Published: June 27, 2006
The Dahesh Museum of Art is presenting “Napoleon on the Nile: Soldiers, Artists, and the Rediscovery of Egypt,” on view to September 3. The exhibition is devoted to the Déscription de L’Égypte, an illustrated compendium published in the Nineteenth Century that shaped Europe’s understanding of Egypt and depictions of this distant land.
While brief, the French military’s 1798-1801 occupation of Egypt profoundly changed not only the course of modern Egyptian history and culture, but also the world’s understanding of Egypt, ancient and modern.
The great multivolume book (1809-29), begun with Napoleon’s patronage and completed under King Charles X, remains the single most important European study of Egypt. Its large, magnificent plate illustrations influenced the course of Western fine and decorative arts for two centuries. The private collection of Professor Robert Brier of New York City contains both bound and unbound versions of the Déscription, allowing for the extensive display of the plates that form the core of this exhibition.
General Napoleon Bonaparte’s occupation of Egypt from 1798 to 1801 was meant to disrupt Britain’s colonial empire. While his military exploits ended poorly, the book serves as perhaps his greatest legacy.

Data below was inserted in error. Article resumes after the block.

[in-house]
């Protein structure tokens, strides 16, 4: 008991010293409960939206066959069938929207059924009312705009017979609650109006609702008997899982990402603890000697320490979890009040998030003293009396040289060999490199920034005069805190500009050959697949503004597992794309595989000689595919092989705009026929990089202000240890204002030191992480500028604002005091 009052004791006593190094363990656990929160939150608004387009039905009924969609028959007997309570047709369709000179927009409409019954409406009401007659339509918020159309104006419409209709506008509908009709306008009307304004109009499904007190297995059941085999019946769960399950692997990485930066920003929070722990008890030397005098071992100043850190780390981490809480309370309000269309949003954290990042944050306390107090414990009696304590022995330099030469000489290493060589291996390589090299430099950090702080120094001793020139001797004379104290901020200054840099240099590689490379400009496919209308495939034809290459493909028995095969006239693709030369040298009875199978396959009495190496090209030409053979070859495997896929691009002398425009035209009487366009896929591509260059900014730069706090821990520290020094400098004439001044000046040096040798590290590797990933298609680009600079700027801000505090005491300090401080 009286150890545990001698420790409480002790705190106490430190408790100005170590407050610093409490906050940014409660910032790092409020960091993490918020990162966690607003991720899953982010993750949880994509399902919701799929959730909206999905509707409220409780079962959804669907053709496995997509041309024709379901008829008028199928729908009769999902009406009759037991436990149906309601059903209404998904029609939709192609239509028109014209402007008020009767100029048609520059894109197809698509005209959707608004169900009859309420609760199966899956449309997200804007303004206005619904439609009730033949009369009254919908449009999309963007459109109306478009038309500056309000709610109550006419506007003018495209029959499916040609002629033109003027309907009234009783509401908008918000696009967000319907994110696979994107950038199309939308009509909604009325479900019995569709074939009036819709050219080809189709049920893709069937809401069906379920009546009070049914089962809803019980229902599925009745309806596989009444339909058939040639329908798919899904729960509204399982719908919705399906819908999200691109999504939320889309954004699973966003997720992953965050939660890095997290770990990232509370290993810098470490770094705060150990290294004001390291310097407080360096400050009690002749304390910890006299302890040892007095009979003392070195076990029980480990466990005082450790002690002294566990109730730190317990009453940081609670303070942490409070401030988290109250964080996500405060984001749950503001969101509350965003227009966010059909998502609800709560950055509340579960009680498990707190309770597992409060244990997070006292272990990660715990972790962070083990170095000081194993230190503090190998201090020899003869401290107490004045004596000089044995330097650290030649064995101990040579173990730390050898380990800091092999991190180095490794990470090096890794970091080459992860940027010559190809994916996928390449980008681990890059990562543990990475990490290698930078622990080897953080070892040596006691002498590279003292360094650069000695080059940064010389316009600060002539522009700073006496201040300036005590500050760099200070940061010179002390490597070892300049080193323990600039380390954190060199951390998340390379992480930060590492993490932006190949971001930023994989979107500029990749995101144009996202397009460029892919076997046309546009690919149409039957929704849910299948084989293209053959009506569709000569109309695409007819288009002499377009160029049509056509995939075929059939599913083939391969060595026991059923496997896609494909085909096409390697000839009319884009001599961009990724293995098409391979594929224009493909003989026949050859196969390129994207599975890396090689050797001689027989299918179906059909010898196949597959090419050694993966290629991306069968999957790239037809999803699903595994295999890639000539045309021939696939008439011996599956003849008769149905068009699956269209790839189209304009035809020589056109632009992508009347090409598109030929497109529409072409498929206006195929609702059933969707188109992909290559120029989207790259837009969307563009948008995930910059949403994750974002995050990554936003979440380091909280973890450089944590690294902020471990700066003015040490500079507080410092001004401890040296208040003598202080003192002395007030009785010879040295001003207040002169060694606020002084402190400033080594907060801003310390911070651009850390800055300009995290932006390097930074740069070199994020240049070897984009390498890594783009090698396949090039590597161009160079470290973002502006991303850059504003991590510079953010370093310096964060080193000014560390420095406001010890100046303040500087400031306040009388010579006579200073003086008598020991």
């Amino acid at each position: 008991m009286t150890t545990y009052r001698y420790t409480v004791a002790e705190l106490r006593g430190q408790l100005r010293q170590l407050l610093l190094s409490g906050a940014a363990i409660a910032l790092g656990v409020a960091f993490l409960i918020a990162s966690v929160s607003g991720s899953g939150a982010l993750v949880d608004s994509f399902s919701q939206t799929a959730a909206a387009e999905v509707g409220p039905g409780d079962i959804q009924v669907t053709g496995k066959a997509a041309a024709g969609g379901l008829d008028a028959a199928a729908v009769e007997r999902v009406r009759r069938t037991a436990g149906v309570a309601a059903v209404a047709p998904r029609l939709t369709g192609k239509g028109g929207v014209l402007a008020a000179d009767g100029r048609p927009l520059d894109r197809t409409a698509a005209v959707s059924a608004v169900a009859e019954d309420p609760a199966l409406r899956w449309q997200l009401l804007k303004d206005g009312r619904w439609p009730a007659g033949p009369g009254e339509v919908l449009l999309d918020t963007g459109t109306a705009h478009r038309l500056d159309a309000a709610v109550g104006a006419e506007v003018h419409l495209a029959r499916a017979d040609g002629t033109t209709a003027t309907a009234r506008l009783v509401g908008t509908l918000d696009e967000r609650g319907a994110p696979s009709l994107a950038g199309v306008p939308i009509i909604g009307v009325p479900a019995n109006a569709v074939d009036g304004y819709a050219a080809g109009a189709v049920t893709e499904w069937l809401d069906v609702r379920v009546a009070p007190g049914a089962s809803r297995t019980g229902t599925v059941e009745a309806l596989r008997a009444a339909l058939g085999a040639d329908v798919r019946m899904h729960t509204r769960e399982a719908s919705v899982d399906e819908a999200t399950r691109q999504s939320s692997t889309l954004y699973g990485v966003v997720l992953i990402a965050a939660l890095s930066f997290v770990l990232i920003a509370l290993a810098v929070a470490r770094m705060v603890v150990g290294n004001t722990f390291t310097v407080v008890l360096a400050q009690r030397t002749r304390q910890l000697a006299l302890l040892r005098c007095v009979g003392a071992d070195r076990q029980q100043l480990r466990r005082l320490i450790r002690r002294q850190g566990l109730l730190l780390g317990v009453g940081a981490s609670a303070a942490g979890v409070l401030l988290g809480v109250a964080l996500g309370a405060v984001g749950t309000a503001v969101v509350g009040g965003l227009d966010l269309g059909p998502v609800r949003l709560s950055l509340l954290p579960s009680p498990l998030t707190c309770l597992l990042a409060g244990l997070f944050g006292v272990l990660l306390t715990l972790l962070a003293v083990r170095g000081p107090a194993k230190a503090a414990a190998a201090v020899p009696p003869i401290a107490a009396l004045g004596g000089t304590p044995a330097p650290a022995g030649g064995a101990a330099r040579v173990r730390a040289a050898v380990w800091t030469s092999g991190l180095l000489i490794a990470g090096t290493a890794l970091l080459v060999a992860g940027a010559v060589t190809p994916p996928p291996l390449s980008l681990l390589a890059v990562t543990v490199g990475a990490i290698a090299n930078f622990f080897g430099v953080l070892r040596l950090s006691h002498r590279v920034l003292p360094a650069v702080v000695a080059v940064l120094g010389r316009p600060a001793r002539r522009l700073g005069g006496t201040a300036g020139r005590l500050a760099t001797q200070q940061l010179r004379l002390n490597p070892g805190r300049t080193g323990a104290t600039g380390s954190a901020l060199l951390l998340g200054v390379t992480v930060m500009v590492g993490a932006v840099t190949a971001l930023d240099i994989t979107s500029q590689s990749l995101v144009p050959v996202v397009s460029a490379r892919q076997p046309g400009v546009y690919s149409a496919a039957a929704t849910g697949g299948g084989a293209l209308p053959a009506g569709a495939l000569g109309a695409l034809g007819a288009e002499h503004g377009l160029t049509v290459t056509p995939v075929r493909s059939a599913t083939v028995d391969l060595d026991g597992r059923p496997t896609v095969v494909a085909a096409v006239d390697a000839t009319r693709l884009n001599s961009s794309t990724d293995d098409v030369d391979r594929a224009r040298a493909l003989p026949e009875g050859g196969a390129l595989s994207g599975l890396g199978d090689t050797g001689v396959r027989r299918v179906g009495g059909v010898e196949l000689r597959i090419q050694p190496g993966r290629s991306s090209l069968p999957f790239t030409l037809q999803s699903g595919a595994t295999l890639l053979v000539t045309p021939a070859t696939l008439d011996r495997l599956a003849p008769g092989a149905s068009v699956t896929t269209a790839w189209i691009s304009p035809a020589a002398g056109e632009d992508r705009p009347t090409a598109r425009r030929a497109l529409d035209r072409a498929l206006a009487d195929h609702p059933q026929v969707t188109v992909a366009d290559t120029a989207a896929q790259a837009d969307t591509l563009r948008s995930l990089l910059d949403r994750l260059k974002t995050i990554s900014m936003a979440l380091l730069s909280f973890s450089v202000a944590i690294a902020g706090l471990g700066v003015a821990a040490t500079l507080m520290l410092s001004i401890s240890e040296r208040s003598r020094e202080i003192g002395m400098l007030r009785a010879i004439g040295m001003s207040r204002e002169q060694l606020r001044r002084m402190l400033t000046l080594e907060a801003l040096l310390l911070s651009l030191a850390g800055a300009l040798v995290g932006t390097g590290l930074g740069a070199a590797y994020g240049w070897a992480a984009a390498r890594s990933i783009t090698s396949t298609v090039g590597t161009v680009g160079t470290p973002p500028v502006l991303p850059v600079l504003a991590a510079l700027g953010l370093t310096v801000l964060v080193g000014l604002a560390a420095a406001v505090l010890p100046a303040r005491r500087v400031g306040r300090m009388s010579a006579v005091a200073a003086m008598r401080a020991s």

Along with an army of 36,000 men whose goal it was to wrest Egypt from the Mamelukes, Napoleon was accompanied by more than 150 savants or scientists – engineers, mathematicians, zoologists, botanists, archeologists, translators, journalists, artists and physicians, including Baron Vivant Denon, later to become the first director of the Louvre.
While Napoleon fought to secure Egypt for the French, the savants were assigned to catalog all of Egypt’s many wonders, from the architectural ruins of a still mysterious ancient civilization (some no longer extant) to the indigenous flora and fauna. The results took roughly 20 years and 2,000 skilled draftsmen and typographers to organize and complete. No other country had ever been studied in such depth.
These 12 volumes of plates (accompanied by 24 volumes of text) became a sought-after image bank consulted by artists seeking authenticity in their own work. Soon fashionable Nineteenth Century Europeans began creating Egyptian-themed buildings, interiors, clothes, decorative objects and paintings.
Dahesh Museum curator Lisa Small has selected letters, medals, decorative arts, drawings, watercolors, paintings, illustrated books, prints and photographs from the Brier Collection to complement the museum’s own holdings to fully convey Europe’s visual imaginings of Egypt between Napoleon’s ill-fated invasion and the start of World War I. A broad array of film programs complement the exhibition, as does a catalog containing essays by Lisa Small and Robert Brier.
The museum is at 580 Madison Avenue. For information, 212-579-0606 or www.daheshmuseum.org.
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